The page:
Peter Bennett and his Chinese partners are working on the latest laser imaging technology, hoping to bring a green printing more energy-efficient and environment-friendly future for the printing sector.
“With this technology, the printing process will consume less electricity, produce less wastewater and exhaust gas and recycle printing plates more efficiently compared with the current technology,” the British printing researcher explained.
The new technology is called “miracle plate technology,” or ultrafast laser imaging technology. Trial production of printing plates will start later this year in China with the use of the technology.
However, such a big achievement would be impossible without Bennett’s collaboration with his Chinese colleagues as well as the policy and financial support from the Chinese government and institutions.
Bennett earned a PhD in chemistry at Oxford University. He joined the printing plate manufacturing company Horsell Graphics in 1987 and after a 1998 acquisition, he left as UK R&D director for Kodak’s Graphic Arts joint venture in 2002 to pursue an MBA and establish his worldwide consulting business.
His business in China began in 2006 when he was hired as a printing technology consultant by one of the world’s top press manufacturers to support a private company in Zhengzhou, capital of the central Henan Province, in developing a Computer To Plate product.
In 2007, he applied for an EU-funded research project, enabling him to do research on ultrafast laser printing technology in collaboration with the laser lab at Liverpool University, where he met Liu Dun, a Chinese PhD candidate in laser application. Liu has been a key research partner of Bennett’s ever since.
“Our research has achieved interdisciplinary integration. This is quite necessary for the development of disruptive technologies,” Bennett said.
In 2010, Bennett encountered financing difficulty after his research fund ran out. He and Liu decided to go to China where the Computer To Plate market was still in a steep growth phase.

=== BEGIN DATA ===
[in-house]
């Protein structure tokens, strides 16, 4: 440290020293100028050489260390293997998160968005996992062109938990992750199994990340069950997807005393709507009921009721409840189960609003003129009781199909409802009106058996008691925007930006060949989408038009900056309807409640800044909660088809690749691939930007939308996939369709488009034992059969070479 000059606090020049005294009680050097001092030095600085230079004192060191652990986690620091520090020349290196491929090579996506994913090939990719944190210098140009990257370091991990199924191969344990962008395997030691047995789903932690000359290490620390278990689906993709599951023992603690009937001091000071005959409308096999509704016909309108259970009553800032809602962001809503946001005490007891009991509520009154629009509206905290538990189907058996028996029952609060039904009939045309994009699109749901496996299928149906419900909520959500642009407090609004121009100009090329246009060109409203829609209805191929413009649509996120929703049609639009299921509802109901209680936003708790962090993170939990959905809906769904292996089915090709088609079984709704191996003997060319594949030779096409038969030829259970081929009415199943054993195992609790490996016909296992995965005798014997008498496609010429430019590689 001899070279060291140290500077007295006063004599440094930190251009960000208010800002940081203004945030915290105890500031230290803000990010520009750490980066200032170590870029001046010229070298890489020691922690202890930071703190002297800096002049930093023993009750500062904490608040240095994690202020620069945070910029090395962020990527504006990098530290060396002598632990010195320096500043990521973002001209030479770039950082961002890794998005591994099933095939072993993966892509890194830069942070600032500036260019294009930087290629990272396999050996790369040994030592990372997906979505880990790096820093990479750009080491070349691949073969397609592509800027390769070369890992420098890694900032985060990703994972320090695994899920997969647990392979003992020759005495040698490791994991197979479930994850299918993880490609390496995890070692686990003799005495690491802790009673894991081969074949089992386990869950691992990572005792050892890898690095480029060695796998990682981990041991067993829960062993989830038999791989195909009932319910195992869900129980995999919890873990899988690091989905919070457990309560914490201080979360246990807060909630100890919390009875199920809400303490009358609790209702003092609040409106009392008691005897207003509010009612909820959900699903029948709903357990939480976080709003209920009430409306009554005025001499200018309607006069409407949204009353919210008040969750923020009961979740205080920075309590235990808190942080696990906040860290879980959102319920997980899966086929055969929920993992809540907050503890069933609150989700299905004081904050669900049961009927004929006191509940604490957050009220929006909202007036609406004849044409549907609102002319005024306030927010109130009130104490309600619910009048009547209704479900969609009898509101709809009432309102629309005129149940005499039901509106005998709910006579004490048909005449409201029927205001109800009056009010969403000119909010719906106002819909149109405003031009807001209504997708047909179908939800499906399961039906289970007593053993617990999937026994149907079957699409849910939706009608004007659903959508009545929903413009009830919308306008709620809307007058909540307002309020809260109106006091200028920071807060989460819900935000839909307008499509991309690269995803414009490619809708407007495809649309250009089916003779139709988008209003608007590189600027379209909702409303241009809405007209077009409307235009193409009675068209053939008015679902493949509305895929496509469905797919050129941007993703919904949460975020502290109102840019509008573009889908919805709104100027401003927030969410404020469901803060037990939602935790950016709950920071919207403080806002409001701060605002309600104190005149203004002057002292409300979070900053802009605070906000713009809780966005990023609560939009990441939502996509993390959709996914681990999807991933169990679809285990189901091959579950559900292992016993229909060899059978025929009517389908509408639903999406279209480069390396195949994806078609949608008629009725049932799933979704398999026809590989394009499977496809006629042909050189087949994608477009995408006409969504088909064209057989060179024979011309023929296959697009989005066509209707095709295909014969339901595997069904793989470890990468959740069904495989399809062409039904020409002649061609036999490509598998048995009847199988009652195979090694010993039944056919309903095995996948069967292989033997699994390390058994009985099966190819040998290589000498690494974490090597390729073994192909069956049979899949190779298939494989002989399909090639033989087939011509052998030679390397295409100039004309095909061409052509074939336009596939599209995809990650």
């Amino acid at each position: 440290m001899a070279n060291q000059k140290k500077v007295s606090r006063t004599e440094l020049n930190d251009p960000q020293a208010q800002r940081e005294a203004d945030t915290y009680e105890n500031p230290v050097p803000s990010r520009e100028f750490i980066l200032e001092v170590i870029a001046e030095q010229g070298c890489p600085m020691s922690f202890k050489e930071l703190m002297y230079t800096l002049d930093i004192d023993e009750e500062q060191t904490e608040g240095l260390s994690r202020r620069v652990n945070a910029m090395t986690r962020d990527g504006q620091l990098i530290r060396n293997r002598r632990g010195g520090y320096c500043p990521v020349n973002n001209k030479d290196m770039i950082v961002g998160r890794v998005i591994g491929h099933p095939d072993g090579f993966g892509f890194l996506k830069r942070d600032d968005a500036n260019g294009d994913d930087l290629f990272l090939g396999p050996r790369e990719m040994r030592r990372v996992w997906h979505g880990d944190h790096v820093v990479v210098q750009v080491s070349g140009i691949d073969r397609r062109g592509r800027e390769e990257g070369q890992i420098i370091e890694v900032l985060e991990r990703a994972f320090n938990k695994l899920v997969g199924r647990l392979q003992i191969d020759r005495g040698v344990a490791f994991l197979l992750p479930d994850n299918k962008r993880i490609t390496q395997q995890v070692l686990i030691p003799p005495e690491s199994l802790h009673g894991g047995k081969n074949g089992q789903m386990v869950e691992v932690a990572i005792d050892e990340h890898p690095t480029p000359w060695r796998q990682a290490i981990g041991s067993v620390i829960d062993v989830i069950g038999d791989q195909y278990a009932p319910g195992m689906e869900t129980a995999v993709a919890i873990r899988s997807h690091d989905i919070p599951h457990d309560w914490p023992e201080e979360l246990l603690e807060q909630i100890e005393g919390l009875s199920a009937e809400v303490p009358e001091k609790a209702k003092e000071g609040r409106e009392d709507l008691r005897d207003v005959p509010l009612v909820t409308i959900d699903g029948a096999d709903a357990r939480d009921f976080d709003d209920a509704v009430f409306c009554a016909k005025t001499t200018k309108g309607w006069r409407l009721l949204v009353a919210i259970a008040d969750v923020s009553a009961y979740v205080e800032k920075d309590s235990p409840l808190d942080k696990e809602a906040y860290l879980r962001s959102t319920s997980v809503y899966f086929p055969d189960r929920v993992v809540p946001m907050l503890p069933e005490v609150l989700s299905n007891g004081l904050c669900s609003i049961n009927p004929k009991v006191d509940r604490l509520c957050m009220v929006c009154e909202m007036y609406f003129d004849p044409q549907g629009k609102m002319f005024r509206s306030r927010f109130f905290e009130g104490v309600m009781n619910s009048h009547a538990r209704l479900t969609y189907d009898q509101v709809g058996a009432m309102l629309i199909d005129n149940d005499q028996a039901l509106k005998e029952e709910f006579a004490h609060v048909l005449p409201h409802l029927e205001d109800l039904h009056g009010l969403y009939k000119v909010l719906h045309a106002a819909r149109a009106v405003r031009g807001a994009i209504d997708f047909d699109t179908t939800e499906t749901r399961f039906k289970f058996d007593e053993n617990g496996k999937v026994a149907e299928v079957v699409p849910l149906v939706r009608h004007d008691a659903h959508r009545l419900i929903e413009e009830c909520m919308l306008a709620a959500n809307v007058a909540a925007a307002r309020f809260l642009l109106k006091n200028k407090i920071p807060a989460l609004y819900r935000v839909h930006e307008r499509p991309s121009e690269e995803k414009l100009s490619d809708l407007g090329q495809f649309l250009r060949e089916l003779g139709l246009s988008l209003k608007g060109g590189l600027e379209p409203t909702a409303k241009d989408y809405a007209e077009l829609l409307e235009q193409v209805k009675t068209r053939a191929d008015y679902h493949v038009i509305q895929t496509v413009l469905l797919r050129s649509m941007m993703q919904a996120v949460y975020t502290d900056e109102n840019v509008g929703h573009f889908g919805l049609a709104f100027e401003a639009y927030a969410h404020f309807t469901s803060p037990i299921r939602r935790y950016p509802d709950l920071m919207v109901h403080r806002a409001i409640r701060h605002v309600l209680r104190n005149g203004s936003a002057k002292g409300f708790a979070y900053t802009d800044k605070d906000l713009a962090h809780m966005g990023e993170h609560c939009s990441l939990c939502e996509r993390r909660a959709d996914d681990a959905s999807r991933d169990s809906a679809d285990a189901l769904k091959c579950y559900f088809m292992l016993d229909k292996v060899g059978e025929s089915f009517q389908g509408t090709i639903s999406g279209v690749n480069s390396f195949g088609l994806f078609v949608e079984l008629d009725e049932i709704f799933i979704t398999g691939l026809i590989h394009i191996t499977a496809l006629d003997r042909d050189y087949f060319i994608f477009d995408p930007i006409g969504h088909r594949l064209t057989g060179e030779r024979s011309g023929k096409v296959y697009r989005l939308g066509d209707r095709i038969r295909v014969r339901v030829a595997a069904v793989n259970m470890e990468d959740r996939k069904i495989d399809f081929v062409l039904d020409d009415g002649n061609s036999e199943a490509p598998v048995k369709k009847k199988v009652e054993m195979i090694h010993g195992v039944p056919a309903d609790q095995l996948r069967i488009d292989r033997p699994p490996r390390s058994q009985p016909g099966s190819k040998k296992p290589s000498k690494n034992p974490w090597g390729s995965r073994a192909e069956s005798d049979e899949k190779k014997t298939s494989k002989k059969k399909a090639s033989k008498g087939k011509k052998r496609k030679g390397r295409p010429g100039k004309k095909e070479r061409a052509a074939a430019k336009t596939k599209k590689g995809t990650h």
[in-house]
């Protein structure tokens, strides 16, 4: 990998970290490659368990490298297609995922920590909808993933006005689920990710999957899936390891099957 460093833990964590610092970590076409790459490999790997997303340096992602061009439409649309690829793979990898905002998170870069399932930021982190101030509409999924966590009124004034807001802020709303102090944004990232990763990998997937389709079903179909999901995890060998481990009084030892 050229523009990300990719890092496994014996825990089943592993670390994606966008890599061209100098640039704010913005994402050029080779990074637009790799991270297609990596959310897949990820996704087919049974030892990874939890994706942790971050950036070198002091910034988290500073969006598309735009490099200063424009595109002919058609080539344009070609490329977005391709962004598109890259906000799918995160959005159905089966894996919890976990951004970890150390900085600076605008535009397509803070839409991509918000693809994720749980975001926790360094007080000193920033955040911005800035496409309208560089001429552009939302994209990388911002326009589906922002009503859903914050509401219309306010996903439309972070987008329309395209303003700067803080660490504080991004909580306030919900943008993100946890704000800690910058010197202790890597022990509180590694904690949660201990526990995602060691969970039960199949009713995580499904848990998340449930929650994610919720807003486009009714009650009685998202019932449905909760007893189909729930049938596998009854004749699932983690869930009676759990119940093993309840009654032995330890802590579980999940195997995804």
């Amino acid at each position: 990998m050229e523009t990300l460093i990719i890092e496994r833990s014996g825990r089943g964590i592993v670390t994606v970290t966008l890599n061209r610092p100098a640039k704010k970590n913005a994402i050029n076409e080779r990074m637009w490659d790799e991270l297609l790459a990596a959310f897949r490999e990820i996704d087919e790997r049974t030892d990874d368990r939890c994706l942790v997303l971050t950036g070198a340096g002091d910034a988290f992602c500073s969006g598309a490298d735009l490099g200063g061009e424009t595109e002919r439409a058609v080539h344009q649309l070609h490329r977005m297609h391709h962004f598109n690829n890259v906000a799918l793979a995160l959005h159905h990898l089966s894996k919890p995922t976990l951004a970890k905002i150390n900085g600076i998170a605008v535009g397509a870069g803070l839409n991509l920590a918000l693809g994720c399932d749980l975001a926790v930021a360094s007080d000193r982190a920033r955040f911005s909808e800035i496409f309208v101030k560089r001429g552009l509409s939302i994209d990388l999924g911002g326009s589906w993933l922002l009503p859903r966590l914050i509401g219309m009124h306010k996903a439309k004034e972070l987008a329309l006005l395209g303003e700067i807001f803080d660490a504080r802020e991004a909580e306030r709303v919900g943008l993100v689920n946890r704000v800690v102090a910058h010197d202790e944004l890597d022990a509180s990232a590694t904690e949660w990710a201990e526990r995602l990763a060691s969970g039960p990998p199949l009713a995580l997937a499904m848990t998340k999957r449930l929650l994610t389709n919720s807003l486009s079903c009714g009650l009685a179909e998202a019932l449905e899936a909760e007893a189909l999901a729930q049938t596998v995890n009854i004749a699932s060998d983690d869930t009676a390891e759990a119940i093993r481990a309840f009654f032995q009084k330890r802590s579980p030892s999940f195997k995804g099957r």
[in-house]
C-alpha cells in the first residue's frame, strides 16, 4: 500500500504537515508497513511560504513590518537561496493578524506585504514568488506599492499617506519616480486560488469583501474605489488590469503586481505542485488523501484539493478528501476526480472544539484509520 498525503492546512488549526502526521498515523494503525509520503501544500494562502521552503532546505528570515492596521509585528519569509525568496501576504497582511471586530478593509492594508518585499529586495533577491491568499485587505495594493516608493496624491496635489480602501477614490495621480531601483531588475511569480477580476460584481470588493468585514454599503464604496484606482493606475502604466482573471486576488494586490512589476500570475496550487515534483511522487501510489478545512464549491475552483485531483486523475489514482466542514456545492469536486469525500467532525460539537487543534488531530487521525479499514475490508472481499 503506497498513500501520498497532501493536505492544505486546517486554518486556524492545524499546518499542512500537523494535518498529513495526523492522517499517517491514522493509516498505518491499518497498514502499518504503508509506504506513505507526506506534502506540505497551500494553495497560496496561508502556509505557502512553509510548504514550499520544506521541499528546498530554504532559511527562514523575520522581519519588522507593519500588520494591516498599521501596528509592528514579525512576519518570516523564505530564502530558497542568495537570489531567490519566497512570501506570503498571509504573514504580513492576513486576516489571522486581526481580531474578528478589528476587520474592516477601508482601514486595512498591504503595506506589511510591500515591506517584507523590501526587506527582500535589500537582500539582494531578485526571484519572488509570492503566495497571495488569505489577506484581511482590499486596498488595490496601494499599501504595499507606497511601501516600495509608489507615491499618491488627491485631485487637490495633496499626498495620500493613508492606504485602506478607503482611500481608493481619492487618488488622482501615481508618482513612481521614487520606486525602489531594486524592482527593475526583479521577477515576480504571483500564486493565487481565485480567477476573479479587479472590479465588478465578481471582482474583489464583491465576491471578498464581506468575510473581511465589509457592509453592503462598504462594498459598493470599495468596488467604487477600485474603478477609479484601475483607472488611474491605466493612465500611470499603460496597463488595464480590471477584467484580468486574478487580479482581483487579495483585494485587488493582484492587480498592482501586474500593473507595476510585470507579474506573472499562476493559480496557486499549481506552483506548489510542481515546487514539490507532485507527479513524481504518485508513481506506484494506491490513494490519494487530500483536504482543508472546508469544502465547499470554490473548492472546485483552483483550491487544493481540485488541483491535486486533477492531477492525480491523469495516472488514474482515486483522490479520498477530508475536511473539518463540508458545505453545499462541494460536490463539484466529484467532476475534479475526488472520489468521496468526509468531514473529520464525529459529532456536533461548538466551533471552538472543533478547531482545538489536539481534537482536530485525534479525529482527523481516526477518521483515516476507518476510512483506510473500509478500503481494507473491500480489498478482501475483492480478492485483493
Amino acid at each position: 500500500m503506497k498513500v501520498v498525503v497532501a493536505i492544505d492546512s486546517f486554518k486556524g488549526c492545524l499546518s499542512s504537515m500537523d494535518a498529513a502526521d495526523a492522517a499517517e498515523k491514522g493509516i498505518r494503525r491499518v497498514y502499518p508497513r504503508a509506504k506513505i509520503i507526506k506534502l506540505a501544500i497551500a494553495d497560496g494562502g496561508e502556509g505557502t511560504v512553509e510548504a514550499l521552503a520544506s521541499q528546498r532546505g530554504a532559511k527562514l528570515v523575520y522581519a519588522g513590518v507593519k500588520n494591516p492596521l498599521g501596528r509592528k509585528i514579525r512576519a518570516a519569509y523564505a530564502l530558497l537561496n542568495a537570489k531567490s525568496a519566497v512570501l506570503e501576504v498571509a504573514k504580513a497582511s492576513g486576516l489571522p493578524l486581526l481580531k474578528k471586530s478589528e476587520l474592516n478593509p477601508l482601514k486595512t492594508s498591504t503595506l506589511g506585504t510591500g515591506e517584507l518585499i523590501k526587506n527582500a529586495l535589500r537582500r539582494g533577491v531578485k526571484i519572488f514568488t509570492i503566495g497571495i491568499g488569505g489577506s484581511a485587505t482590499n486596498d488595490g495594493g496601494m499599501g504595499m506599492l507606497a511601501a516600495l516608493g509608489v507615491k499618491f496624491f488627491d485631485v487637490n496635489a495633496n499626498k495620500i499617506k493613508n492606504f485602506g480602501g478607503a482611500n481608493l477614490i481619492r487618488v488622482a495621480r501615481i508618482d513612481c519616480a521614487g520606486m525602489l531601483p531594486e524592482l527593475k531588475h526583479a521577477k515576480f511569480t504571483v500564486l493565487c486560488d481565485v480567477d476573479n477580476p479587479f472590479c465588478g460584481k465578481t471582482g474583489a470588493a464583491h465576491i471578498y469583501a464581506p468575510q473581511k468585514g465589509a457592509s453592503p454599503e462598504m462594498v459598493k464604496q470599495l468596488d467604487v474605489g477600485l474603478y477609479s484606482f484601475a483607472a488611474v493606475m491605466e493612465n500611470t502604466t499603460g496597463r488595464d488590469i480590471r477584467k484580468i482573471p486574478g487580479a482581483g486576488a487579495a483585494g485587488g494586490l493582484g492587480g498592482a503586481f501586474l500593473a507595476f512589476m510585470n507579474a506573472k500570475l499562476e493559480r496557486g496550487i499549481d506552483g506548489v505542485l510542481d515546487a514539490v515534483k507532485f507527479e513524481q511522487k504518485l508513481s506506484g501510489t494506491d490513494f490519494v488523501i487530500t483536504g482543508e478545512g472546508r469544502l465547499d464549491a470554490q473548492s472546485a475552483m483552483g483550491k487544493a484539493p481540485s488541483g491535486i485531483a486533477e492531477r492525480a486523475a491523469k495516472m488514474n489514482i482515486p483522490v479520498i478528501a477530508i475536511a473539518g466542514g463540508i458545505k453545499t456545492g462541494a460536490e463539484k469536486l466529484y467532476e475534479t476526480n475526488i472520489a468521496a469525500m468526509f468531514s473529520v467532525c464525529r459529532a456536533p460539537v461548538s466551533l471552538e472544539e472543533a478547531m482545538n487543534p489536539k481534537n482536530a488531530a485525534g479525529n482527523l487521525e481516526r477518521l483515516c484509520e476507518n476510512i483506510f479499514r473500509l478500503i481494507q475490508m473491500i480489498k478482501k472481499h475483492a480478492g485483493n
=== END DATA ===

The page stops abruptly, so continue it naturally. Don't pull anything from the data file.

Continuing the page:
“Liu told me that China’s printing industry was expanding quickly. He invited me to come to China, where we might create wonders,” Bennett said.
They were drawn to Wuhan, capital of central China’s Hubei Province, where the high-tech development zone “Optics Valley of China” is located. The city provides financial support and living subsidies for high-level talent, and the industrial concentration of the city is a key attraction.
They set up a Sino-Britain ultrafast laser processing center with Hubei Technology University, where they also teach. Liu registered Wuhan Jindun Laser Technology Co., Ltd. and Bennett works as the company’s research and development director.
“I feel very lucky to participate in the research and development of this disruptive technology,” said Liu. “Without international technological cooperation, I might just be working as a teacher or researcher at a university.”
Compared with investors in some developed economies, Chinese investors are more open to new technologies and their curiosity is strong, according to Bennett.
In Wuhan, the two would often attend startup events and lectures given by entrepreneurs and professors, which inspired them a lot.
“As a new round of technological and industrial revolutions advance, the printing sector faces an upgrade,” said Bennett. “The green, environment-friendly and sustainable technology we have developed will reduce the chemical pollution of the printing process and thus it has broad prospects.”